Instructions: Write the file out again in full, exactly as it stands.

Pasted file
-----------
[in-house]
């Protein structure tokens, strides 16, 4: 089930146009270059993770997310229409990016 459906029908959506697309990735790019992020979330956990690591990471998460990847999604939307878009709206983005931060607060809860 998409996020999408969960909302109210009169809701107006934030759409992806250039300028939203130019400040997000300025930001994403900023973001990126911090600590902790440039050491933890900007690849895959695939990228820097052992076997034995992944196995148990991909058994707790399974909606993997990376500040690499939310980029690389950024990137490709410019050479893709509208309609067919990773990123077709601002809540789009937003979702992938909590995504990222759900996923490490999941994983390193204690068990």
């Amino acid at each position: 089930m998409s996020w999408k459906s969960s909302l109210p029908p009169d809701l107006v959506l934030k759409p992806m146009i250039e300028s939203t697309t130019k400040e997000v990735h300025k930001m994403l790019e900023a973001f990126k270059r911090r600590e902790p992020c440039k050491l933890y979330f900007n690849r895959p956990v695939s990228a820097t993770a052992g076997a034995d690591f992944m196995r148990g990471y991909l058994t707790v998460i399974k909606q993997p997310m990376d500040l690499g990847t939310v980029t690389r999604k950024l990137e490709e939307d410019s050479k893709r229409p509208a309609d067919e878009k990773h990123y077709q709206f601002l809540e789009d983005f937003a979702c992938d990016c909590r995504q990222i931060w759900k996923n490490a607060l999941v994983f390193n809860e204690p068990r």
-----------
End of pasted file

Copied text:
[in-house]
């Protein structure tokens, strides 16, 4: 089930146009270059993770997310229409990016 459906029908959506697309990735790019992020979330956990690591990471998460990847999604939307878009709206983005931060607060809860 998409996020999408969960909302109210009169809701107006934030759409992806250039300028939203130019400040997000300025930001994403900023973001990126911090600590902790440039050491933890900007690849895959695939990228820097052992076997034995992944196995148990991909058994707790399974909606993997990376500040690499939310980029690389950024990137490709410019050479893709509208309609067919990773990123077709601002809540789009937003979702992938909590995504990222759900996923490490999941994983390193204690068990």
């Amino acid at each position: 089930m998409s996020w999408k459906s969960s909302l109210p029908p009169d809701l107006v959506l934030k759409p992806m146009i250039e300028s939203t697309t130019k400040e997000v990735h300025k930001m994403l790019e900023a973001f990126k270059r911090r600590e902790p992020c440039k050491l933890y979330f900007n690849r895959p956990v695939s990228a820097t993770a052992g076997a034995d690591f992944m196995r148990g990471y991909l058994t707790v998460i399974k909606q993997p997310m990376d500040l690499g990847t939310v980029t690389r999604k950024l990137e490709e939307d410019s050479k893709r229409p509208a309609d067919e878009k990773h990123y077709q709206f601002l809540e789009d983005f937003a979702c992938d990016c909590r995504q990222i931060w759900k996923n490490a607060l999941v994983f390193n809860e204690p068990r």